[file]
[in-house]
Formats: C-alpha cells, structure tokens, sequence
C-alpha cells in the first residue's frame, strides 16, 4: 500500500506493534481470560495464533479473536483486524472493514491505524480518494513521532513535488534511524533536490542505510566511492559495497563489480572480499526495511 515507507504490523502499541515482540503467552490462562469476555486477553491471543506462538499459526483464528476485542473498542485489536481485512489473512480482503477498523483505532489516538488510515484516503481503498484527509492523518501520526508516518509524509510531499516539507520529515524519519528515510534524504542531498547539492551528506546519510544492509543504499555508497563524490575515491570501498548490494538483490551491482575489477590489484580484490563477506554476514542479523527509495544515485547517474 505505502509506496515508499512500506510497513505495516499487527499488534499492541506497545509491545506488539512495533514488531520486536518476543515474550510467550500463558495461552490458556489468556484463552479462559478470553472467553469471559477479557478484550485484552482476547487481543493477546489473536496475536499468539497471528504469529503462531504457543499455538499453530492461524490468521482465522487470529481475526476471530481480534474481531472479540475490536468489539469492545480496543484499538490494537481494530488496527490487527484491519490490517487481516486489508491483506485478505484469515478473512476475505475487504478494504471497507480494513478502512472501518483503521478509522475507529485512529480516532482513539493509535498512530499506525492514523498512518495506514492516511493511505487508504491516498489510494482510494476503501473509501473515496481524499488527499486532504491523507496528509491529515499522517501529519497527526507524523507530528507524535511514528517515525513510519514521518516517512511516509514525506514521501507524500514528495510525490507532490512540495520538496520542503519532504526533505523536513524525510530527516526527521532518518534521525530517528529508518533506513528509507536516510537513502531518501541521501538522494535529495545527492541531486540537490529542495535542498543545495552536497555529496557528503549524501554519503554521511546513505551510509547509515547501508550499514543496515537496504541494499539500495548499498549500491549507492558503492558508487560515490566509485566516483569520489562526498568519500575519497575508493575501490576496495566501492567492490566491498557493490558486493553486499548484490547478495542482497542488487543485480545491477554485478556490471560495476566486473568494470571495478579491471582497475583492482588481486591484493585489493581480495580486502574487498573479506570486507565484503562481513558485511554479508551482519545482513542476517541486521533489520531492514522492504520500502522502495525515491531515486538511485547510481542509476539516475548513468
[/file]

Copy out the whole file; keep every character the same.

[in-house]
Formats: C-alpha cells, structure tokens, sequence
C-alpha cells in the first residue's frame, strides 16, 4: 500500500506493534481470560495464533479473536483486524472493514491505524480518494513521532513535488534511524533536490542505510566511492559495497563489480572480499526495511 515507507504490523502499541515482540503467552490462562469476555486477553491471543506462538499459526483464528476485542473498542485489536481485512489473512480482503477498523483505532489516538488510515484516503481503498484527509492523518501520526508516518509524509510531499516539507520529515524519519528515510534524504542531498547539492551528506546519510544492509543504499555508497563524490575515491570501498548490494538483490551491482575489477590489484580484490563477506554476514542479523527509495544515485547517474 505505502509506496515508499512500506510497513505495516499487527499488534499492541506497545509491545506488539512495533514488531520486536518476543515474550510467550500463558495461552490458556489468556484463552479462559478470553472467553469471559477479557478484550485484552482476547487481543493477546489473536496475536499468539497471528504469529503462531504457543499455538499453530492461524490468521482465522487470529481475526476471530481480534474481531472479540475490536468489539469492545480496543484499538490494537481494530488496527490487527484491519490490517487481516486489508491483506485478505484469515478473512476475505475487504478494504471497507480494513478502512472501518483503521478509522475507529485512529480516532482513539493509535498512530499506525492514523498512518495506514492516511493511505487508504491516498489510494482510494476503501473509501473515496481524499488527499486532504491523507496528509491529515499522517501529519497527526507524523507530528507524535511514528517515525513510519514521518516517512511516509514525506514521501507524500514528495510525490507532490512540495520538496520542503519532504526533505523536513524525510530527516526527521532518518534521525530517528529508518533506513528509507536516510537513502531518501541521501538522494535529495545527492541531486540537490529542495535542498543545495552536497555529496557528503549524501554519503554521511546513505551510509547509515547501508550499514543496515537496504541494499539500495548499498549500491549507492558503492558508487560515490566509485566516483569520489562526498568519500575519497575508493575501490576496495566501492567492490566491498557493490558486493553486499548484490547478495542482497542488487543485480545491477554485478556490471560495476566486473568494470571495478579491471582497475583492482588481486591484493585489493581480495580486502574487498573479506570486507565484503562481513558485511554479508551482519545482513542476517541486521533489520531492514522492504520500502522502495525515491531515486538511485547510481542509476539516475548513468